His portfolio is built on the largest companies in America.
Thanks to his long-term oriented, value-seeking investment method, Warren Buffett’s wealth has catapulted from a mere $6,000 when he was 15 years old to an astounding $73 billion-plus today.
While Buffett’s concentration is on the largest of the large-caps, he has a love for the potential of small-caps, defined as companies with market capitalizations between$300 million to $2 billion.
A little while ago he told Fortune Magazine, “It’s one thing to own stock in a Coca-Cola or something, but when you are actually in the business of making determinations about opening stores and pricing decisions, you learn from it. We have made a lot more money out of See’s than shows from the earnings of See’s, just by the fact that it has educated me.”
How Warren Buffett Picks His Winners
It’s safe to say Warren’s consultation fee is among the most expensive of all time. People routinely spend a million plus dollars just to have an informal lunch with the guru. Astoundingly, the latest bid posted at $2.7 million for an hour or two of his time.
But you don’t need to shell out the price of a private island to find small-cap stocks Buffett would buy. The investing legend freely provides his investing guidance and strategy to anyone with the gumption to look.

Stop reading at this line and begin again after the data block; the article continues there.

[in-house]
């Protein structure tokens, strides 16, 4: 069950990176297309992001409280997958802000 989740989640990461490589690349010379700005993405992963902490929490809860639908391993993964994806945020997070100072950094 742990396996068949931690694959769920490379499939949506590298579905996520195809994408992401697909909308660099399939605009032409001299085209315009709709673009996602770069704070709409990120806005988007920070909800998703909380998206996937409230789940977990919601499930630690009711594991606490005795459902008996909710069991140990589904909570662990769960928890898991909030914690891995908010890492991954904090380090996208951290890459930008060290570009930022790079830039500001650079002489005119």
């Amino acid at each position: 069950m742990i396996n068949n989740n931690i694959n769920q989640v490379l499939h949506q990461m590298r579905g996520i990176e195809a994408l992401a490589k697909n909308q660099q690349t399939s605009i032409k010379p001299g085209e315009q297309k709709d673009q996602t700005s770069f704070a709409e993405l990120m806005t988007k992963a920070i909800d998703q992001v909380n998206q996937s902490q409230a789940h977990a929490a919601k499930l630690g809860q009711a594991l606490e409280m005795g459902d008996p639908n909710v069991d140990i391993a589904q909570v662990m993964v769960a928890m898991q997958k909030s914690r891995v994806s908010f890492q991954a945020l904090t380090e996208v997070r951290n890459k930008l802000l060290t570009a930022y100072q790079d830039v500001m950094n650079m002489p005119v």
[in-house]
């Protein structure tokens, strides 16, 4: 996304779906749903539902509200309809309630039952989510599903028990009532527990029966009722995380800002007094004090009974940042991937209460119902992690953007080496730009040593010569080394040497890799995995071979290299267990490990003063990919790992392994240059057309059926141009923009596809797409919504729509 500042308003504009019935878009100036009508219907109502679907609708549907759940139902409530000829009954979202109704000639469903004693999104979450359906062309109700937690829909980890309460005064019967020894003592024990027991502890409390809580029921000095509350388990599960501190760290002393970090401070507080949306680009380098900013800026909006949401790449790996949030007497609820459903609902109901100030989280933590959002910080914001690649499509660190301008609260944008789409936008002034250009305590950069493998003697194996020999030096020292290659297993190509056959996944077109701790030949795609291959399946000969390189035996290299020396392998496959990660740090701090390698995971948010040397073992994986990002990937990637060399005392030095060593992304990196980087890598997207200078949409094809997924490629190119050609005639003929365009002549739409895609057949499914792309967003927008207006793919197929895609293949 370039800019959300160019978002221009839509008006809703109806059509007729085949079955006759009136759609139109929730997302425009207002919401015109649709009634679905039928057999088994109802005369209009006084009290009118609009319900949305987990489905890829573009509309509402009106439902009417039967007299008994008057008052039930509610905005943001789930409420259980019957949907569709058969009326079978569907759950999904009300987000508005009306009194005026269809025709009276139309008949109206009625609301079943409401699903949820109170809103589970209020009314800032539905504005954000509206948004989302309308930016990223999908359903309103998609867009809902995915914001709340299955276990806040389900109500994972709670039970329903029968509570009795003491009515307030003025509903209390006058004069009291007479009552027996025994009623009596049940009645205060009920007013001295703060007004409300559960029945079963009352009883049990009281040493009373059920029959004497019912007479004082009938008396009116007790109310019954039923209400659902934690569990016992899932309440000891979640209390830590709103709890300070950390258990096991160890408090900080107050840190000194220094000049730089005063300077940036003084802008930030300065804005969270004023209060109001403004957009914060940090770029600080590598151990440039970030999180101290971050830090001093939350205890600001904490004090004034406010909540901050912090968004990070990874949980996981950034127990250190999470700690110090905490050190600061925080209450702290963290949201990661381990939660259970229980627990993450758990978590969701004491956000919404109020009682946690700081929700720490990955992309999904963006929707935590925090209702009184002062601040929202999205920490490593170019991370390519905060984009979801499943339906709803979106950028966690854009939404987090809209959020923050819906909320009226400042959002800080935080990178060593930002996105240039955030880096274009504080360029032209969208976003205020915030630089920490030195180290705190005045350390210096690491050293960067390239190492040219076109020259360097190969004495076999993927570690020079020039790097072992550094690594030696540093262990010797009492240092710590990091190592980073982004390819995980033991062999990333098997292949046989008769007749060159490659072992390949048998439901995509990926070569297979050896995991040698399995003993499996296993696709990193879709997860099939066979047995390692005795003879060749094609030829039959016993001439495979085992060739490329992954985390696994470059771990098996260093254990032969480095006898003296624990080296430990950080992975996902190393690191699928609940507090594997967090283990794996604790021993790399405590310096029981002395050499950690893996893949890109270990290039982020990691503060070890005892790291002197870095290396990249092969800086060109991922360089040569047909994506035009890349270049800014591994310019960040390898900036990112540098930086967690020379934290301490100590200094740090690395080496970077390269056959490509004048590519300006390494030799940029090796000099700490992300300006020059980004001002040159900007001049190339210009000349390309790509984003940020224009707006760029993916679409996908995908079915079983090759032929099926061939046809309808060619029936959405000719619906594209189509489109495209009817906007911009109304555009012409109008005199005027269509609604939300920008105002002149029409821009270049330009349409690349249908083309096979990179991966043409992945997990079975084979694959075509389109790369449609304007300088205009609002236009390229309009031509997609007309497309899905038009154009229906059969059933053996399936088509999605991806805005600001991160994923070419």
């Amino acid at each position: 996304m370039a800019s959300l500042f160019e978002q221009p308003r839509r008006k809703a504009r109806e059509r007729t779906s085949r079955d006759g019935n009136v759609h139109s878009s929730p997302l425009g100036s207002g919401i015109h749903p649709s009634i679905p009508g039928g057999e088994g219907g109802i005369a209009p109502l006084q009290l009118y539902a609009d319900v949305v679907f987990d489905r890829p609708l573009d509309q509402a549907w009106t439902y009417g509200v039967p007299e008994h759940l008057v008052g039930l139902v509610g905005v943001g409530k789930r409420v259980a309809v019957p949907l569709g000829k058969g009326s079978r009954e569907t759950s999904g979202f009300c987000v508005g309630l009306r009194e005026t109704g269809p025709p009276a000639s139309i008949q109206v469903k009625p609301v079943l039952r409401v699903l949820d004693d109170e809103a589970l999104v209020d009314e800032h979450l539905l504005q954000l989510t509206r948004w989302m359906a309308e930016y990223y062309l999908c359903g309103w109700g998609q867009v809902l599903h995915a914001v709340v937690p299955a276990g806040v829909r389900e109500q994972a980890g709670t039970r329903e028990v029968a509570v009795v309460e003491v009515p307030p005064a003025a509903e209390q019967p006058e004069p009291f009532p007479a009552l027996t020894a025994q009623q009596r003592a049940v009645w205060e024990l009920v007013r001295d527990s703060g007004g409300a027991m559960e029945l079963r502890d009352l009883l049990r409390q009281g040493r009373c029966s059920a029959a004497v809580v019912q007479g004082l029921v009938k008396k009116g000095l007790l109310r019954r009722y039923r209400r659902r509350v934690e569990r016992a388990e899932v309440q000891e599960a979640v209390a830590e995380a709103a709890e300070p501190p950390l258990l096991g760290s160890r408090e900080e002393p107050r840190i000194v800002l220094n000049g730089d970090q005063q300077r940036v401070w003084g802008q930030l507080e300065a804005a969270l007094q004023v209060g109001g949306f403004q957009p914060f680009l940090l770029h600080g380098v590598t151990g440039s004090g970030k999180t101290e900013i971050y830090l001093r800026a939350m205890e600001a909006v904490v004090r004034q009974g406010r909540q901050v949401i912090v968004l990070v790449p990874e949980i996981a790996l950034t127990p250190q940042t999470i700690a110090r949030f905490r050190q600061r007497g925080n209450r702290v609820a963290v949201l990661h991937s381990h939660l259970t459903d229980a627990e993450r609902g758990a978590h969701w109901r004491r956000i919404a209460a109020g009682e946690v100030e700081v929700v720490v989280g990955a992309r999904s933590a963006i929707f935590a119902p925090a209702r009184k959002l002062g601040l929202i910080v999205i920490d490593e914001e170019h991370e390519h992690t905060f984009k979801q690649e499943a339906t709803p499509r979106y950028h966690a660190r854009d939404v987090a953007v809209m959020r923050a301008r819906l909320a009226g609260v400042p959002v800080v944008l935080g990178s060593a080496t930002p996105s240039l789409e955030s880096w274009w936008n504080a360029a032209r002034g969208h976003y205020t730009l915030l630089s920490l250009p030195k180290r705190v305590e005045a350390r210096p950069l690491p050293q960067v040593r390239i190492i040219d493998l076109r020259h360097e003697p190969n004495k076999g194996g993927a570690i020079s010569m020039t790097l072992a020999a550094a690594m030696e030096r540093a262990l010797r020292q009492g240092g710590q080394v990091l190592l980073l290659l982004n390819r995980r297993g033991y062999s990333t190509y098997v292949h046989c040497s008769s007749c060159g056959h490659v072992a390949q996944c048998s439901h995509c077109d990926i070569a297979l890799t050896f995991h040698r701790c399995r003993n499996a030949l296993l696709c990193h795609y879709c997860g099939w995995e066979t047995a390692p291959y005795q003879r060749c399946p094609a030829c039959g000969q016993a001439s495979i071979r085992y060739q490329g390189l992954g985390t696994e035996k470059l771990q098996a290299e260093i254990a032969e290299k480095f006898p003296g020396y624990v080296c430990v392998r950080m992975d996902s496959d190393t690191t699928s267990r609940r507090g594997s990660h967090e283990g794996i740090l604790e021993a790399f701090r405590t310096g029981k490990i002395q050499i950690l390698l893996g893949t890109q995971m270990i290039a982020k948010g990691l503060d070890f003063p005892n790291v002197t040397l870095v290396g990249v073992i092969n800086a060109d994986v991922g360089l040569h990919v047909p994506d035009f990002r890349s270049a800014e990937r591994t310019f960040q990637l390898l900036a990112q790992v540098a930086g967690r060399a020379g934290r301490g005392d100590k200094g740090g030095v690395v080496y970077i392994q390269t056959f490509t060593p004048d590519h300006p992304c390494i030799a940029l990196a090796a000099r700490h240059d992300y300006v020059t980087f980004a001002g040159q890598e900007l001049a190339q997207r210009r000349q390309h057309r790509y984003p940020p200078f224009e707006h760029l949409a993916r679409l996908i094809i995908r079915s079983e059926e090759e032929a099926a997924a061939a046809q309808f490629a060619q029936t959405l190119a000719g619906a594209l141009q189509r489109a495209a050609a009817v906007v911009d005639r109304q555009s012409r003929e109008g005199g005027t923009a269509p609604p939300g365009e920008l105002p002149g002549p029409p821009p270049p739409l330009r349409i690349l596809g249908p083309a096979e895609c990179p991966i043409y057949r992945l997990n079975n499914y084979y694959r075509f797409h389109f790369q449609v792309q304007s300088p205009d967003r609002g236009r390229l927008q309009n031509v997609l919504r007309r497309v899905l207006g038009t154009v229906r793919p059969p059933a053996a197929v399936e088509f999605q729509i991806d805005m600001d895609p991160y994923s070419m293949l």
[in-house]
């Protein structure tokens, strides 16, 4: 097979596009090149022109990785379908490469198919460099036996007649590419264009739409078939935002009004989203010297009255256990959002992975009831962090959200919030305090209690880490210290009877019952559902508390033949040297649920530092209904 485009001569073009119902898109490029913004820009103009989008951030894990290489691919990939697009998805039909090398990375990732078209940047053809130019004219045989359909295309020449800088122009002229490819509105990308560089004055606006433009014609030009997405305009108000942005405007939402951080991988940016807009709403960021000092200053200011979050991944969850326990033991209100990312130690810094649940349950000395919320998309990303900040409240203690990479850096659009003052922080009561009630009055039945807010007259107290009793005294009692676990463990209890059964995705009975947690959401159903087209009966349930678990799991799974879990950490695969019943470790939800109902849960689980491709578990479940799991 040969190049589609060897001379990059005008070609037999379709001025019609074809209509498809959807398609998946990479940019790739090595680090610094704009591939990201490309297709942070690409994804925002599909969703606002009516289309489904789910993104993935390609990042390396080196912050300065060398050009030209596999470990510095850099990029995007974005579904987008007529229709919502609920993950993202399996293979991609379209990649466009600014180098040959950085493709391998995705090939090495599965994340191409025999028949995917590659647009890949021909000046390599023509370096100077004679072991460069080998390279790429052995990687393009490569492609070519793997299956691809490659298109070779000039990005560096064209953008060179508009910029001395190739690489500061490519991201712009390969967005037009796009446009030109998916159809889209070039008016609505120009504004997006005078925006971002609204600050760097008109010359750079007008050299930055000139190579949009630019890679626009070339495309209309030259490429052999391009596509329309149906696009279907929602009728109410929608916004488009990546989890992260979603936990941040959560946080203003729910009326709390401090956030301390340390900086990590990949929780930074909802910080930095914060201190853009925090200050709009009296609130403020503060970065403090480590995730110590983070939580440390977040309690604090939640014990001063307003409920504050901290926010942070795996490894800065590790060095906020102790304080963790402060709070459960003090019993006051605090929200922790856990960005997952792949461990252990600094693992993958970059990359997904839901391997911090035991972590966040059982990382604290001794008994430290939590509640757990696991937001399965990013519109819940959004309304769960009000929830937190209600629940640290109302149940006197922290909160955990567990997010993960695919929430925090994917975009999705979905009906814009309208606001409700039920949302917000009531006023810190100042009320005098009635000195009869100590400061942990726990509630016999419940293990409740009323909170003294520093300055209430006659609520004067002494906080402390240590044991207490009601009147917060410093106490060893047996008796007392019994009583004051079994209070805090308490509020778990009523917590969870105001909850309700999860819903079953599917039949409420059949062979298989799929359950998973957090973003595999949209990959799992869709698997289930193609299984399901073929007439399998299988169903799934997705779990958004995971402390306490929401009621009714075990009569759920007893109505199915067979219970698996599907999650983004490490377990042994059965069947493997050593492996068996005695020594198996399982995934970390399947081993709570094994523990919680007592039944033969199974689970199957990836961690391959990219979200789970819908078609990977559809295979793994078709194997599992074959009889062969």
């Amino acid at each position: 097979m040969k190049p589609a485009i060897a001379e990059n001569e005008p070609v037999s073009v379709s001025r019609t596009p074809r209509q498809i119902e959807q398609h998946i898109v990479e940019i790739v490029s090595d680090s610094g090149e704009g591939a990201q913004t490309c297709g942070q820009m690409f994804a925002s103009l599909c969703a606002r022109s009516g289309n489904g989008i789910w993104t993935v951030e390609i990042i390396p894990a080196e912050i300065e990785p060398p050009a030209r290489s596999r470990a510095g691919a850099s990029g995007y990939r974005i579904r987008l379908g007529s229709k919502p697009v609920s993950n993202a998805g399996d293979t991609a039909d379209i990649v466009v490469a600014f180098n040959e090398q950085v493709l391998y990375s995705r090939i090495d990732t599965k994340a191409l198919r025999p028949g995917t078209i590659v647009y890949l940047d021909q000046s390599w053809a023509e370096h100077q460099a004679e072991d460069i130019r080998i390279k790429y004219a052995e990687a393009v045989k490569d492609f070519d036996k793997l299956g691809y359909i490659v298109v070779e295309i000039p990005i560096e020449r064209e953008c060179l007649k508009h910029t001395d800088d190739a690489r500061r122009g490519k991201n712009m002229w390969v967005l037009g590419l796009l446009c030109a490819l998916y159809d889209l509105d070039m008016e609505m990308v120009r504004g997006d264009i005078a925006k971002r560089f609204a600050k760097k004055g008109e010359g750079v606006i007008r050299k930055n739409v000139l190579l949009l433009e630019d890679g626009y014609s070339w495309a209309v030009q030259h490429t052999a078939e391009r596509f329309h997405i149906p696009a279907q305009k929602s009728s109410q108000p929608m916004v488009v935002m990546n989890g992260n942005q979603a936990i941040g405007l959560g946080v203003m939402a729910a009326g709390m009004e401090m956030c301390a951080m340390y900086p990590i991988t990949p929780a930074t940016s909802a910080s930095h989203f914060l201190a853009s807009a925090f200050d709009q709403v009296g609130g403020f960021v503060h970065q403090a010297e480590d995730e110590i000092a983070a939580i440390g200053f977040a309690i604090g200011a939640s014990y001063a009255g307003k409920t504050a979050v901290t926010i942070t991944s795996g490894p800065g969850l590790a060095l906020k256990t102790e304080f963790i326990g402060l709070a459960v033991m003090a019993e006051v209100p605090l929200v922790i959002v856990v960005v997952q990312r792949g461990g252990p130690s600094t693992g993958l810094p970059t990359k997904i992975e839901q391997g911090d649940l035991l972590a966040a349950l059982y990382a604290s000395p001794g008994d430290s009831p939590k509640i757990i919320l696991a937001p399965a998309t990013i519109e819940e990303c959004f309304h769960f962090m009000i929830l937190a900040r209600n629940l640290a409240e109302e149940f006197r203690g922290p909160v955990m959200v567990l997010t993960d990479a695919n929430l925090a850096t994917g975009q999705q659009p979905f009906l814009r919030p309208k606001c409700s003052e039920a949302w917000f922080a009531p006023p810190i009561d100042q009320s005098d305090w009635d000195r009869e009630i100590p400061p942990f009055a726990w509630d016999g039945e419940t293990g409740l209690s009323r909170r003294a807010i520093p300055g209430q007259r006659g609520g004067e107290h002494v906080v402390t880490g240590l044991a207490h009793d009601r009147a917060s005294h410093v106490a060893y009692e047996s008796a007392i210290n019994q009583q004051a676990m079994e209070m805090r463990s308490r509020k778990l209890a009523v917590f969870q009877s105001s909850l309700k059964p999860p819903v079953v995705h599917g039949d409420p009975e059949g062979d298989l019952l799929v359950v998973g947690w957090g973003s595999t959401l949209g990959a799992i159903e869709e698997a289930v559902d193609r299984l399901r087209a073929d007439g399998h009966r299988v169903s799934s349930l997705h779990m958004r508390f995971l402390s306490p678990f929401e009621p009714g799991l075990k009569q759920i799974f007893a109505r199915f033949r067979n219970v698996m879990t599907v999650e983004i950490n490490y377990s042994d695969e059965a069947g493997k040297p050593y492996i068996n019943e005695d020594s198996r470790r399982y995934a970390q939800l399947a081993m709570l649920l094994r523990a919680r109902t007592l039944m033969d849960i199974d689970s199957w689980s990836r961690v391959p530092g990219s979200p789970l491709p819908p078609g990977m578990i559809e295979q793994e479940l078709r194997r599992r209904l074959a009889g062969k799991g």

For almost thirty years, he has written an annual investor letter outlining his ideas for the year, there are multiple books focused on his core philosophy, and Buffett is known to be open about his investing influences in interviews. These sources reveal a few common themes.
Just like “location, location, location” is the mantra for real estate investors, “value, value, the value” could be the three words describing Buffett’s investing thesis. Buffett points at Columbia University professors Benjamin Graham and David Dodd as his primary influencers. Specifically, the professors’ famous stock market book Security Analysis, which was one of the first works describing value investing.
At its core, value investing is buying cheapened stocks according to an analysis of the balance sheet. Stated simply, shares are purchased at a discount to their actual worth. It doesn’t matter if the companies are large-cap or small-cap, his investing thesis remains the same.
Another crucial concept of Buffett’s investing thesis is an economic moat. Moats are especially critical for small-cap stocks, due to the inherent volatility in the small-cap stock sector.
Buffett explained the value of a moat in his 2007 Berkshire Hathaway shareholder letter:
“A great business must have an enduring “moat” that protects excellent returns on invested capital. The dynamics of capitalism guarantee that competitors will repeatedly assault any business “castle” that is earning a formidable barrier such as a companies being the low-cost producer or possessing a powerful world-wide brand is essential for sustained success.”
Here are 2 small-cap stocks Warren Buffett would love: